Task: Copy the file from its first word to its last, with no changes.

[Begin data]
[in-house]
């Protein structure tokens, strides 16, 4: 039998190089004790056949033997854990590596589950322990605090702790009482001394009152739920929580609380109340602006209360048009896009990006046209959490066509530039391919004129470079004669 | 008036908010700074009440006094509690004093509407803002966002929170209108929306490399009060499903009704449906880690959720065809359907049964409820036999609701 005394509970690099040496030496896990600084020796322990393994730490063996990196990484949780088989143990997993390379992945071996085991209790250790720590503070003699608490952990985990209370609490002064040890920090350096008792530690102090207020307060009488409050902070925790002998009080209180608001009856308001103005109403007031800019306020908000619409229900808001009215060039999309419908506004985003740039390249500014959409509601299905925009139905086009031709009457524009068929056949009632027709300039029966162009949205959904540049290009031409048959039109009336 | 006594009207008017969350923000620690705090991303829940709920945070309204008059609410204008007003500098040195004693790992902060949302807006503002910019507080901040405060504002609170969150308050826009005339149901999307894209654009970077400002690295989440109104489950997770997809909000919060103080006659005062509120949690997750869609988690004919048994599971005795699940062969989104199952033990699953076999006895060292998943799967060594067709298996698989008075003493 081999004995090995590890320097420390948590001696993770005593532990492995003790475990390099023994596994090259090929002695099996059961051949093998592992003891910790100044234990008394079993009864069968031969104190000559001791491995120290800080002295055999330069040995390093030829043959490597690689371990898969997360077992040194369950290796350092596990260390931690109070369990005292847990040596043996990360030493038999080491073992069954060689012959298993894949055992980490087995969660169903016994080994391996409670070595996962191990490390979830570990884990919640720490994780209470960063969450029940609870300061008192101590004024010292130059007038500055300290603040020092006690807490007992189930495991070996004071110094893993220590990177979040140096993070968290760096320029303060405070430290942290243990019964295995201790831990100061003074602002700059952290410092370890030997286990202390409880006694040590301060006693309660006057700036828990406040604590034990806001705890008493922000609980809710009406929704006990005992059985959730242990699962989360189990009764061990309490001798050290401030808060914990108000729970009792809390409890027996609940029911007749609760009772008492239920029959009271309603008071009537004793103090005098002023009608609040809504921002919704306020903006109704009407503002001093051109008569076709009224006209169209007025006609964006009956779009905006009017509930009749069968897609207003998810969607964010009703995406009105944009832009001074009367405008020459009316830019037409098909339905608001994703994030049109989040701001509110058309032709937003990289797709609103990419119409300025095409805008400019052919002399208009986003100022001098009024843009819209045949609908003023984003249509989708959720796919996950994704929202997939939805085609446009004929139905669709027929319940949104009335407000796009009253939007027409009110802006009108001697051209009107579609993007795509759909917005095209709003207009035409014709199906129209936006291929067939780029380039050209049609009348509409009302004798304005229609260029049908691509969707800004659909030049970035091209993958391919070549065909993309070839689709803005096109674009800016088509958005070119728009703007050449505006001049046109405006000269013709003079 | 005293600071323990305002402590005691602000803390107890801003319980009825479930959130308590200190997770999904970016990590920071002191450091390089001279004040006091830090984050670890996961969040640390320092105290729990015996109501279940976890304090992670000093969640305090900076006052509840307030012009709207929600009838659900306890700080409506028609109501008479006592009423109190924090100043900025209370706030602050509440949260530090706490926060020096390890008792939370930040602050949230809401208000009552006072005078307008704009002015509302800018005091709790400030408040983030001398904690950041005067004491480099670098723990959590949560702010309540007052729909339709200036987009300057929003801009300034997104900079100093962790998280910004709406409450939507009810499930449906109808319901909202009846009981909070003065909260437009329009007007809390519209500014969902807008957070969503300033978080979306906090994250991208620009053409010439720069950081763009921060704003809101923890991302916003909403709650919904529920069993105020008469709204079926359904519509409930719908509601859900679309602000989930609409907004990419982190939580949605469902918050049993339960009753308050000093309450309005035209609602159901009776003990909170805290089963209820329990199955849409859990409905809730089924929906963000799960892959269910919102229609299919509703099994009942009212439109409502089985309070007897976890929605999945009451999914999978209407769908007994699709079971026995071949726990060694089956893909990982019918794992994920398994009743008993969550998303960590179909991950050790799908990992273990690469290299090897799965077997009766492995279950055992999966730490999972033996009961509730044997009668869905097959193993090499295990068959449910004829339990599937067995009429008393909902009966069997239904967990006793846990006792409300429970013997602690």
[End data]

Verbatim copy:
[in-house]
């Protein structure tokens, strides 16, 4: 039998190089004790056949033997854990590596589950322990605090702790009482001394009152739920929580609380109340602006209360048009896009990006046209959490066509530039391919004129470079004669 | 008036908010700074009440006094509690004093509407803002966002929170209108929306490399009060499903009704449906880690959720065809359907049964409820036999609701 005394509970690099040496030496896990600084020796322990393994730490063996990196990484949780088989143990997993390379992945071996085991209790250790720590503070003699608490952990985990209370609490002064040890920090350096008792530690102090207020307060009488409050902070925790002998009080209180608001009856308001103005109403007031800019306020908000619409229900808001009215060039999309419908506004985003740039390249500014959409509601299905925009139905086009031709009457524009068929056949009632027709300039029966162009949205959904540049290009031409048959039109009336 | 006594009207008017969350923000620690705090991303829940709920945070309204008059609410204008007003500098040195004693790992902060949302807006503002910019507080901040405060504002609170969150308050826009005339149901999307894209654009970077400002690295989440109104489950997770997809909000919060103080006659005062509120949690997750869609988690004919048994599971005795699940062969989104199952033990699953076999006895060292998943799967060594067709298996698989008075003493 081999004995090995590890320097420390948590001696993770005593532990492995003790475990390099023994596994090259090929002695099996059961051949093998592992003891910790100044234990008394079993009864069968031969104190000559001791491995120290800080002295055999330069040995390093030829043959490597690689371990898969997360077992040194369950290796350092596990260390931690109070369990005292847990040596043996990360030493038999080491073992069954060689012959298993894949055992980490087995969660169903016994080994391996409670070595996962191990490390979830570990884990919640720490994780209470960063969450029940609870300061008192101590004024010292130059007038500055300290603040020092006690807490007992189930495991070996004071110094893993220590990177979040140096993070968290760096320029303060405070430290942290243990019964295995201790831990100061003074602002700059952290410092370890030997286990202390409880006694040590301060006693309660006057700036828990406040604590034990806001705890008493922000609980809710009406929704006990005992059985959730242990699962989360189990009764061990309490001798050290401030808060914990108000729970009792809390409890027996609940029911007749609760009772008492239920029959009271309603008071009537004793103090005098002023009608609040809504921002919704306020903006109704009407503002001093051109008569076709009224006209169209007025006609964006009956779009905006009017509930009749069968897609207003998810969607964010009703995406009105944009832009001074009367405008020459009316830019037409098909339905608001994703994030049109989040701001509110058309032709937003990289797709609103990419119409300025095409805008400019052919002399208009986003100022001098009024843009819209045949609908003023984003249509989708959720796919996950994704929202997939939805085609446009004929139905669709027929319940949104009335407000796009009253939007027409009110802006009108001697051209009107579609993007795509759909917005095209709003207009035409014709199906129209936006291929067939780029380039050209049609009348509409009302004798304005229609260029049908691509969707800004659909030049970035091209993958391919070549065909993309070839689709803005096109674009800016088509958005070119728009703007050449505006001049046109405006000269013709003079 | 005293600071323990305002402590005691602000803390107890801003319980009825479930959130308590200190997770999904970016990590920071002191450091390089001279004040006091830090984050670890996961969040640390320092105290729990015996109501279940976890304090992670000093969640305090900076006052509840307030012009709207929600009838659900306890700080409506028609109501008479006592009423109190924090100043900025209370706030602050509440949260530090706490926060020096390890008792939370930040602050949230809401208000009552006072005078307008704009002015509302800018005091709790400030408040983030001398904690950041005067004491480099670098723990959590949560702010309540007052729909339709200036987009300057929003801009300034997104900079100093962790998280910004709406409450939507009810499930449906109808319901909202009846009981909070003065909260437009329009007007809390519209500014969902807008957070969503300033978080979306906090994250991208620009053409010439720069950081763009921060704003809101923890991302916003909403709650919904529920069993105020008469709204079926359904519509409930719908509601859900679309602000989930609409907004990419982190939580949605469902918050049993339960009753308050000093309450309005035209609602159901009776003990909170805290089963209820329990199955849409859990409905809730089924929906963000799960892959269910919102229609299919509703099994009942009212439109409502089985309070007897976890929605999945009451999914999978209407769908007994699709079971026995071949726990060694089956893909990982019918794992994920398994009743008993969550998303960590179909991950050790799908990992273990690469290299090897799965077997009766492995279950055992999966730490999972033996009961509730044997009668869905097959193993090499295990068959449910004829339990599937067995009429008393909902009966069997239904967990006793846990006792409300429970013997602690």